"Wish You Happy Every Day": An Expat's Life in China


A Day in the Solo Life
September 10, 2010, 11:22 am
Filed under: daily life in china, the expat life | Tags:

Back in college, on a typical spring morning, I would wake up to the birds chirping happily outside my window.  These days, I wake up at around seven to the sound of old men hacking up phlegm on the street.

I can hear everything that happens outside my window, even though I am on the sixth floor–more than I heard when I lived on the second floor of my New York apartment. In the middle of the night, I sometimes wake up to a train roaring like an emergency alarm. And I don’t even live in the city proper. Good thing I’m generally a deep sleeper!

Otherwise, my routine is fairly similar to what it was in America. Instead of hopping into the shower, though, I have to wait for the hot water to turn on. In the meantime, I make my (instant) coffee, check my email, glance at the (online) paper and review my lessons for the day.

My walk to work is probably hardly scenic to the locals, but to me it is fascinating. First I pass by a monument called Nine Horses, which includes several statues of naked women whose breasts have been blotted out with black spray paint. I say hello to the people who work at the fruit stands on my street, but I ignore the people who aggressively yell “Hello-a!” I pass by the hacking old men, too–I accept the fact that I have to hear this everyday, but I really try not to look.

Street etiquette is also very much the same here as it is in New York; sometimes there is just not enough room on the street for two people to walk, so one person has to wait a moment. The only difference is that in New York, there is usually a gated tree that takes up space; here, it is a mini-landslide of garbage. So, holding my breath, I step aside to let the other person walk first.

Many things happen in New York–but not everything. In New York, I never would have passed a pick-up truck of goats on my way to work, but that’s exactly what I do here in Pao’ai. Unfortunately, the poor things are only here for the day; later, they will get killed, skinned and roasted across the street. On the street. Poor goats.

I am the only non-Chinese person in this area, and as such, I am a novelty. This sounds pretty scary, but in many ways it’s really cool. Once, I tried to buy a banana and the fruit vendor gave it to me for free. There’s also a restaurant owner who insists on treating me to lunch occasionally; he sits with me and lets me practice my Chinese. No one here speaks English, so I am forced to learn the language. People sometimes come up to me and strike a conversation–hello, Chinese practice!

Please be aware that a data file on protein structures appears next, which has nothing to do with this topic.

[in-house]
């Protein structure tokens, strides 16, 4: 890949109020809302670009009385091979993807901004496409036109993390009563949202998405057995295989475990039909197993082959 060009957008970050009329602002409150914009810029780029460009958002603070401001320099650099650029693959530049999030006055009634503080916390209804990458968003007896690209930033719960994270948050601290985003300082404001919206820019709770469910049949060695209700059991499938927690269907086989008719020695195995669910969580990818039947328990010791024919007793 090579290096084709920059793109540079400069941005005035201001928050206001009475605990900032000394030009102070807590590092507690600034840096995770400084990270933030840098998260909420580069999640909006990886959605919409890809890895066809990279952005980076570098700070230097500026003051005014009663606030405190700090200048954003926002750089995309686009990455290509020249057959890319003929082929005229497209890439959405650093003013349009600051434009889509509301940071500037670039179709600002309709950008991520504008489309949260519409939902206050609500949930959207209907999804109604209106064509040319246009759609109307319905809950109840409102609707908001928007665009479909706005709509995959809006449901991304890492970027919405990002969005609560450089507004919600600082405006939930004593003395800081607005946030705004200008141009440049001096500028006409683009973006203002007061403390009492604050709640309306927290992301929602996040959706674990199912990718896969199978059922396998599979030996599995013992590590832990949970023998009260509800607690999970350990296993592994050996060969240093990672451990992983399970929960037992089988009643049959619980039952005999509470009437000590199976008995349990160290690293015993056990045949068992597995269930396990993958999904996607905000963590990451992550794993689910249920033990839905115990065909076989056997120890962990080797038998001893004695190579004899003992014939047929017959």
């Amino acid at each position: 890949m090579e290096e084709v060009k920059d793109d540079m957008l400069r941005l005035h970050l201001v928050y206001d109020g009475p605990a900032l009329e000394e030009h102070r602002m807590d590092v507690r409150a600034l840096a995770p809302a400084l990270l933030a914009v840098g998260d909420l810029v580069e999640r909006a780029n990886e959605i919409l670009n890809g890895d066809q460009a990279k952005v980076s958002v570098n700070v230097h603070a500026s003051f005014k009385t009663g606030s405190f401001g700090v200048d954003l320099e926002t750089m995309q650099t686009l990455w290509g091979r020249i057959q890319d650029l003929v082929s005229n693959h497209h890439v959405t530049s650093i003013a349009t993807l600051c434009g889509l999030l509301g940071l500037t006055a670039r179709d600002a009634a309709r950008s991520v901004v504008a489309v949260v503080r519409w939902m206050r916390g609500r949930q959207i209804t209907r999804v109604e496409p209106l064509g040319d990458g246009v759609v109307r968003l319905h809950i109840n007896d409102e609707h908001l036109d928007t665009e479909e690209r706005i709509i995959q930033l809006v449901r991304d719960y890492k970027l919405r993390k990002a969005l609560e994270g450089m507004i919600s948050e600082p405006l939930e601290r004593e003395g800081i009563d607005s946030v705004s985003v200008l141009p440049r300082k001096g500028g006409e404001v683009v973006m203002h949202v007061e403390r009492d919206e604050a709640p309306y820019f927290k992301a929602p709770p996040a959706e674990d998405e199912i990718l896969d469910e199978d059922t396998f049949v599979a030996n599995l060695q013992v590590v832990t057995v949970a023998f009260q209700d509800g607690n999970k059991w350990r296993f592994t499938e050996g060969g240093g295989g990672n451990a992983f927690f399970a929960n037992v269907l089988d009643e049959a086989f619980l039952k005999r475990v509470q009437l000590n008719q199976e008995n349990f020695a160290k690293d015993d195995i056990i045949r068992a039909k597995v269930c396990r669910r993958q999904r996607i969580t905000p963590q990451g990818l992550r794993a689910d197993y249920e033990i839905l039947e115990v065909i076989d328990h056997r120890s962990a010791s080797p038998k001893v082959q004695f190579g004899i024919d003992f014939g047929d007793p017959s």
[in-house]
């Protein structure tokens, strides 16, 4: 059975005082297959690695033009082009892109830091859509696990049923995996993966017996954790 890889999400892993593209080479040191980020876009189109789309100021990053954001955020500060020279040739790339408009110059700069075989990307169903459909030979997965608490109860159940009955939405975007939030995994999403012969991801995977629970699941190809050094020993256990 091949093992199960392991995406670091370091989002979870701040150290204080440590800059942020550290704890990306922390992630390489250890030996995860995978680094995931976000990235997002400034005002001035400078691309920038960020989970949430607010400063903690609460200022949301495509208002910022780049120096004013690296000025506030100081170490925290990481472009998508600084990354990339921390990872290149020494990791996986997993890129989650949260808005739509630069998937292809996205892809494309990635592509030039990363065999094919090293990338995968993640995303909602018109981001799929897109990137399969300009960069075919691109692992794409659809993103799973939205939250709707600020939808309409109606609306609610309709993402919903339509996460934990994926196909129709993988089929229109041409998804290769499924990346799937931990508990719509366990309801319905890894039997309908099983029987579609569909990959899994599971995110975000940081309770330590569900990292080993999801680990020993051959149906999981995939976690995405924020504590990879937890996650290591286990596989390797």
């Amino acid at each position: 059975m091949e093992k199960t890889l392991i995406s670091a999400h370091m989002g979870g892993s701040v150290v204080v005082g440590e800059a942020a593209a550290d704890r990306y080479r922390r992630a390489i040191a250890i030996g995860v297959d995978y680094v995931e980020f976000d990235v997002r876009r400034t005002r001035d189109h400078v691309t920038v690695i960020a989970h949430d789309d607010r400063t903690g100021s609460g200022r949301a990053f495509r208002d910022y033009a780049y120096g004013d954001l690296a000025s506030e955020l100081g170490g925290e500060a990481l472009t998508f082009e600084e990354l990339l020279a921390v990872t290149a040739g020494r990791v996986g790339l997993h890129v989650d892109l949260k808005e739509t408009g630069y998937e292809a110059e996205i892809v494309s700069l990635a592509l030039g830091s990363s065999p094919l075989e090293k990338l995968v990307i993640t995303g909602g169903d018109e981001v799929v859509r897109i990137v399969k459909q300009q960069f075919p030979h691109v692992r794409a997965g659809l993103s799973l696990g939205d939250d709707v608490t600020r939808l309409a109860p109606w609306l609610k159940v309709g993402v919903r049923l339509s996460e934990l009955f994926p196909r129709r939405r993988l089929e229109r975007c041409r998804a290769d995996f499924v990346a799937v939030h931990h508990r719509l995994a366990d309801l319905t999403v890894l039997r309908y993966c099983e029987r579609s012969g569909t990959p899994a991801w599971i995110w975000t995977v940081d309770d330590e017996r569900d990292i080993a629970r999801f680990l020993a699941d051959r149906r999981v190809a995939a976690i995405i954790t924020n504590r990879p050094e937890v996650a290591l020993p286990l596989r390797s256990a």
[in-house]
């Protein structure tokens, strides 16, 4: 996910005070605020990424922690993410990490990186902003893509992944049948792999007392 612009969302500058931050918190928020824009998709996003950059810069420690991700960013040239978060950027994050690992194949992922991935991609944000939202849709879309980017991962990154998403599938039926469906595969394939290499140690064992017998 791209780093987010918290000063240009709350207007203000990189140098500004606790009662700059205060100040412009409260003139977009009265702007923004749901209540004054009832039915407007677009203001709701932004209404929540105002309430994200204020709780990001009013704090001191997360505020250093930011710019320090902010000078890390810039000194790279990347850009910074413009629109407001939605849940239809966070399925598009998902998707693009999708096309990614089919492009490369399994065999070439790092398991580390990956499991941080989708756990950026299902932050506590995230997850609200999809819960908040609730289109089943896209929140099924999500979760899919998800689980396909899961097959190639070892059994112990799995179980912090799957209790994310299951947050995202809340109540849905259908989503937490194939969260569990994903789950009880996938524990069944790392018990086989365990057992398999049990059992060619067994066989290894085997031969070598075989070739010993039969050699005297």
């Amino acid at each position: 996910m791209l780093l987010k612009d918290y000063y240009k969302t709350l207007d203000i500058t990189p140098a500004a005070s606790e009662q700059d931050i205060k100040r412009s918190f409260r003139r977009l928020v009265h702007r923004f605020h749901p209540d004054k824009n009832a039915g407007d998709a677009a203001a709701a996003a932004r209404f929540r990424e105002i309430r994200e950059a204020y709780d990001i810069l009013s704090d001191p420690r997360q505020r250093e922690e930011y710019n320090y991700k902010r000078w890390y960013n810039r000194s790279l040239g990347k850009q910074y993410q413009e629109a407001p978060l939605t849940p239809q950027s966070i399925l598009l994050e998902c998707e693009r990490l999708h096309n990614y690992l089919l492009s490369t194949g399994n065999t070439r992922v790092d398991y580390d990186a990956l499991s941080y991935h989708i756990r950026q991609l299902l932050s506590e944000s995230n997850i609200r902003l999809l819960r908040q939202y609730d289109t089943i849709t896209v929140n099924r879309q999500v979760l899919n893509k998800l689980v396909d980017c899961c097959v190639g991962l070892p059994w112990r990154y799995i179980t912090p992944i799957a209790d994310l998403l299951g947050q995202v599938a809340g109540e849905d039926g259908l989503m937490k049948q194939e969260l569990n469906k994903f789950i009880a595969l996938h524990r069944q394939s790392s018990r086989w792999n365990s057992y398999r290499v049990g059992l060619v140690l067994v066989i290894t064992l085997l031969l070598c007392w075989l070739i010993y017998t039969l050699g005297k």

But there is definite downside to living in a working class Chinese suburb. For one thing, I get stared at nonstop. Most days, it doesn’t bother me because I know that the people are just curious, not malicious. I put on my sunglasses and let it roll off my shoulders. But sometimes it is just unnerving, even scary. On the bus the other day, a man sitting two seats away from me stared at me the entire ride. Finally, I just stared back at him, hoping he would back down. Wrong move. It only encouraged him. He kept trying to talk to me, asked for my phone number (which I of course did not give him), and even followed me when I got off the bus. Well, that’s something that’s not too different from New York: if a guy is creeping into your personal space, ignore him!

But here, I find it hard to trust anyone. If I were a man, maybe I wouldn’t question people’s kind gestures–or maybe people wouldn’t be so nice. Remember the man who treats me to lunch and chats with me? Well, yesterday, he asked if I needed a Chinese boyfriend. I politely declined. Then he kept insisting that I come to his house and watch movies with him. Yeah, that ain’t gonna happen. He lives on my block, though, so keeping my distance is difficult.

Being a solo woman traveler can be scary sometimes, especially where I am, in a fairly remote area.  On the other hand, I feel like a pioneer–as I would say at Mount Holyoke, Mary Lyon (our pioneer founder) would be proud.

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3 Comments so far
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I’m really enjoying reading your thoughts and experiences. I think you have a good perspective and enough courage to see yourself through. You’ve been through a lot in your life and we all admire you for taking this kind of initiative and being willing to grow from your experiences.
Cousin Ed

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Comment by Ed Baugh

Thanks Ed, that means a lot. Sometimes it’s a little tough out here because of the language barrier and not really knowing anyone, so it’s nice to read stuff like this to keep me ploughing through. Hope you, Meredith and Evan are doing well!

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Comment by Allison

Dude. Koreans hack away. I nearly jumped out of my skin stepping of the train tonight when a man started going at it right in front of me. It sounds like he could possibly be dying of a phlegm related disease. Dave the Dictator does it too! Well I won’t have too much culture shock when I come to visit. Also, let me know all about your experiences with mah jong I have wanted to learn for a long time.

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Comment by Whitney




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